Heat is a form to transfer energy from one body to another or from one body to its surroundings. It is closely connected to thermodynamics, enthalpy, free energy, change in the state of matter, temperature.

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Heat Transfer during Phase Change

When ice is melting, we know that the temperature stays constant at 0 ℃. If we were to place ice at 0 ℃ in a sufficient amount of water at ambient temperature, would the temperature of the water ...
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Mass of Ice during Phase Change

If 18g of ice at a temperature of -6 ℃ is placed in 250 g of water at 20 ℃, we know that there is enough energy supplied by the water to completely melt the ice and transform it into liquid. My ...
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Is there a substance I can use to coat a projectile to eliminate friction heat?

Let's say that I was going to shoot a can of beer into space from one of those "vacuum cannons." I would expect that the friction with the air around the projectile would cause the whole thing to just ...
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At what temperature does carbon dioxide decompose into carbon and oxygen? [duplicate]

If you were to super-heat a mole of carbon dioxide gas, at what point would it decompose into carbon and oxygen? If it decomposes into carbon monoxide and oxygen, at what point do those products ...
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How to compare the Heat of Combustion qualitatively? [duplicate]

I have been doing practice problems in General Organic Chemistry. I got some questions that asked me to compare the Heat of Combustion of some molecules. I couldn't get any of those questions and the ...
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Does a microwave oven act on the principle of giving vibrational or rotational energy to water molecules? [closed]

Does a microwave oven act on the principle of giving vibrational energy to water molecules or by giving rotational energy to water molecules? I tried to google it but answers are not specific where as ...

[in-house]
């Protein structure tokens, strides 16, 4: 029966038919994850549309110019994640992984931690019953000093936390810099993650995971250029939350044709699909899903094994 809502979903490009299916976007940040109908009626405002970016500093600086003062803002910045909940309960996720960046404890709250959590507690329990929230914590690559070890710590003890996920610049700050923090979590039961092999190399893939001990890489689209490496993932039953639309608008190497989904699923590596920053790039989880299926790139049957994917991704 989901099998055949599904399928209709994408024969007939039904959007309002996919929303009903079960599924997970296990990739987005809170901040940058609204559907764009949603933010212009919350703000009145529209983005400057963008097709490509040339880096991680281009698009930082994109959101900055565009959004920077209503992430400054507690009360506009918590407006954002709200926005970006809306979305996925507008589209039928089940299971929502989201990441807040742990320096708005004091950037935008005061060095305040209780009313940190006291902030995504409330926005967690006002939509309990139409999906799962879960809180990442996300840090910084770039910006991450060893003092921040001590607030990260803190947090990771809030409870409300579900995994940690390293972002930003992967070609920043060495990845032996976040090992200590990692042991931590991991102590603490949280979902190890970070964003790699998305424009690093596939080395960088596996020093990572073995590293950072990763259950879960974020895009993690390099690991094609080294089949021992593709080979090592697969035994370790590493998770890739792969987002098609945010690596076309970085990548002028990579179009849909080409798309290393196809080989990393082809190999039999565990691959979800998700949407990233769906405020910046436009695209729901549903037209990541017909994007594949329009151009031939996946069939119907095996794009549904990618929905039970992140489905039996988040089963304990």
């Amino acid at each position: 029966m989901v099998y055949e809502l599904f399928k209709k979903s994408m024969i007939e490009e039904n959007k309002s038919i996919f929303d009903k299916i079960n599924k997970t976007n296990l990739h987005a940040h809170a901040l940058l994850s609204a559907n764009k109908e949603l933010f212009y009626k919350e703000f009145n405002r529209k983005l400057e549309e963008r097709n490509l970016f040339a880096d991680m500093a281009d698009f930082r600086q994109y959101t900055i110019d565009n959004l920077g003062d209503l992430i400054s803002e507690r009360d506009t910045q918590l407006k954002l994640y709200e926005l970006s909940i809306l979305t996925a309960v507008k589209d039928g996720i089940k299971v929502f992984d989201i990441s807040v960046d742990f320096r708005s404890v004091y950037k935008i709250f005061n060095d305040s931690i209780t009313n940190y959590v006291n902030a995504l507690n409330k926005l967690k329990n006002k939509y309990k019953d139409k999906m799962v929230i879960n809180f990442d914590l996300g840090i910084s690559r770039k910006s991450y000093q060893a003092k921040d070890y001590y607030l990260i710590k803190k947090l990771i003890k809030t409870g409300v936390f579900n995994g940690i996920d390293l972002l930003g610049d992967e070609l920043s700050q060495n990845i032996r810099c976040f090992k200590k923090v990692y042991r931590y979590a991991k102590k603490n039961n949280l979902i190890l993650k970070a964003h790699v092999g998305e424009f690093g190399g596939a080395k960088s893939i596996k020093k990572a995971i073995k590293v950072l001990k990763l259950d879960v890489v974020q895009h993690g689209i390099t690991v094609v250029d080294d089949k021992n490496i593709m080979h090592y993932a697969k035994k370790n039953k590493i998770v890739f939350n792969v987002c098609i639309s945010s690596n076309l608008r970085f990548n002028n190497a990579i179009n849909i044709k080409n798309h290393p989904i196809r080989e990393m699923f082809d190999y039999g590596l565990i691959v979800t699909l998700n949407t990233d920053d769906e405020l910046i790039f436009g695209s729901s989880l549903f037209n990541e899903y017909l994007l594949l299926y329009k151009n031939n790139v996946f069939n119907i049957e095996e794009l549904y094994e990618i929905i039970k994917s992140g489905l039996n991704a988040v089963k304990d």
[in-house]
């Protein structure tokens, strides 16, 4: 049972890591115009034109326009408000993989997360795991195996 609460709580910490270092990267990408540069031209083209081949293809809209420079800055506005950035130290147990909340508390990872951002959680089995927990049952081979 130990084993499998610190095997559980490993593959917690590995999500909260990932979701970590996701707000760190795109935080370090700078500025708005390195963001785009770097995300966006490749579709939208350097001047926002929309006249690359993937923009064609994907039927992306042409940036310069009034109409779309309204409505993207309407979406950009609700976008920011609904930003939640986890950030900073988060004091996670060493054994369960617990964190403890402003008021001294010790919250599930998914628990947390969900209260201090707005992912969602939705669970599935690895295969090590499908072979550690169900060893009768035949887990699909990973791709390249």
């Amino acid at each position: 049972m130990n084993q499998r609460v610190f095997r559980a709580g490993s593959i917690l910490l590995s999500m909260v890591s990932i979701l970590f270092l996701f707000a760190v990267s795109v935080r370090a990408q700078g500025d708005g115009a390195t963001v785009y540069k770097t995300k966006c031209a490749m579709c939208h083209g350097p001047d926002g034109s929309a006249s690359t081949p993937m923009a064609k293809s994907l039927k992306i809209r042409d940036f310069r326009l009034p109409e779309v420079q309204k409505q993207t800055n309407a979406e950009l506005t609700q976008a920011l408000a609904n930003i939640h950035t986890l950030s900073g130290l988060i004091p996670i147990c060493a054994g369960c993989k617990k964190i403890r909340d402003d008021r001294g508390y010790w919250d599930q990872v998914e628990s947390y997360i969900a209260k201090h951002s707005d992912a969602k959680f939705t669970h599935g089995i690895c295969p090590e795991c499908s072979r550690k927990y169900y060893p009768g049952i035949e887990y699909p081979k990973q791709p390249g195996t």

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111 views

Calculating temperature after adding heat to ice

If $53.2~\mathrm{kJ}$ of heat are added to $15.5~\mathrm{g}$ of ice at $-5^\circ\mathrm{C}$, what will be the resultant state of matter in which water is present and also calculate its final ...
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Is there a nontoxic chemical solution that expands and hardens under heat?

Is there a (nontoxic) chemical solution that expands and hardens under heat? The use case is to make an inexpensive Braille printer for a person with visual impairment. I want to be able to fill a ...
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Hot-side and Cold-side rechargeable chemical compound

I am wondering if such a chemical/material exists which, upon triggering, becomes cold on one side and hot on the other in which after all the chemical bonds are broken/built (however it would work), ...
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37 views

Endothermic Reaction with Specific Details

I need some information for a book I'm writing. Let's say you're in a confined space, about 8 feet by 8 feet. The area is being heated externally slowly (a few degrees a minute) to about 3,100 ...
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49 views

Does a Frying Pan Use Radiation?

I know this is a fairly basic question, however I am unsure. I have a project to prove that the colour black absorbs more light than the colour white in a creative way. Our first idea was to time a ...
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Why are molecular reactions endo- or exo-thermic?

It seems strange to me that chemical reactions should be exothermic, meaning the molecules move faster after the reaction. Normally, in physics when two moving objects collide and stick together, ...
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Entropy and Heat Capacity Trend in water

It is my understanding that entropy and heat capacity essentially measure the same thing. Since entropy is the ratio of heat (translational, rotational, vibrational movement) to temperature ...
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26 views

What is the chemistry behind heat produced when blood is bleached?

When I discard blood (20-40 mL) in a beaker containing bleach (400mL), I can feel that heat is produced in the beaker. What is the chemistry behind it? Will heat be produced due to Lysis of haem ...
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46 views

Theoretical temperature change in lime hydration

Calcium oxide (quicklime) and water have an exothermic reaction $\ce{CaO + H2O \rightarrow Ca(OH)_2} \quad \quad \Delta H^{\circ}_f=-65.3 \; \mathrm{kJ \cdot mol^{-1}}$ Assume that I have 1 kg of ...
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What is the difference between enthalpy (H) and heat (q)?

It seems that in some cases it's the same (that is, $\Delta Q_p=\Delta H$) yet in others they differ. For example, \begin{align} \ce{2H2(g) + O2(g) &->2H2O(l)} & \Delta H &= ...